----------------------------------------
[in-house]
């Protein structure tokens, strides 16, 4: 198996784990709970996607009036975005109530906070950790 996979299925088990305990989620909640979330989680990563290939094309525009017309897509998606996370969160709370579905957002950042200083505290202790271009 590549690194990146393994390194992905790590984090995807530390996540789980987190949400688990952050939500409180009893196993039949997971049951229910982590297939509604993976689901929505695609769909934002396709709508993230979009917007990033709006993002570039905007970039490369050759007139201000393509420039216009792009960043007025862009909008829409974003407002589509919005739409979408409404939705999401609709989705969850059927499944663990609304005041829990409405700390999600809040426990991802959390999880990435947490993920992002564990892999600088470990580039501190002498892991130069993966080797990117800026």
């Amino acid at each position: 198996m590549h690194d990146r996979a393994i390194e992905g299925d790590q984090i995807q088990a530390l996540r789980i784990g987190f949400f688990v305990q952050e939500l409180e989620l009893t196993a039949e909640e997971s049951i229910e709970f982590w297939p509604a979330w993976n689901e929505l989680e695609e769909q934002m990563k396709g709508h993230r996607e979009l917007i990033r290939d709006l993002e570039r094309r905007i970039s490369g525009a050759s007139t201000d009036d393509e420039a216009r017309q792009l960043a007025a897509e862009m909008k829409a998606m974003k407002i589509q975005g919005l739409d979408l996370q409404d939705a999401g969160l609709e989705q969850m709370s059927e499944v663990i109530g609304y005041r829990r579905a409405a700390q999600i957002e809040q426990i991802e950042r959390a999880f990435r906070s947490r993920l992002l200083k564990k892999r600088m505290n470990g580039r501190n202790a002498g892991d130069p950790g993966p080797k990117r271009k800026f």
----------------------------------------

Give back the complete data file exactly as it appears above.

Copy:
[in-house]
């Protein structure tokens, strides 16, 4: 198996784990709970996607009036975005109530906070950790 996979299925088990305990989620909640979330989680990563290939094309525009017309897509998606996370969160709370579905957002950042200083505290202790271009 590549690194990146393994390194992905790590984090995807530390996540789980987190949400688990952050939500409180009893196993039949997971049951229910982590297939509604993976689901929505695609769909934002396709709508993230979009917007990033709006993002570039905007970039490369050759007139201000393509420039216009792009960043007025862009909008829409974003407002589509919005739409979408409404939705999401609709989705969850059927499944663990609304005041829990409405700390999600809040426990991802959390999880990435947490993920992002564990892999600088470990580039501190002498892991130069993966080797990117800026």
């Amino acid at each position: 198996m590549h690194d990146r996979a393994i390194e992905g299925d790590q984090i995807q088990a530390l996540r789980i784990g987190f949400f688990v305990q952050e939500l409180e989620l009893t196993a039949e909640e997971s049951i229910e709970f982590w297939p509604a979330w993976n689901e929505l989680e695609e769909q934002m990563k396709g709508h993230r996607e979009l917007i990033r290939d709006l993002e570039r094309r905007i970039s490369g525009a050759s007139t201000d009036d393509e420039a216009r017309q792009l960043a007025a897509e862009m909008k829409a998606m974003k407002i589509q975005g919005l739409d979408l996370q409404d939705a999401g969160l609709e989705q969850m709370s059927e499944v663990i109530g609304y005041r829990r579905a409405a700390q999600i957002e809040q426990i991802e950042r959390a999880f990435r906070s947490r993920l992002l200083k564990k892999r600088m505290n470990g580039r501190n202790a002498g892991d130069p950790g993966p080797k990117r271009k800026f």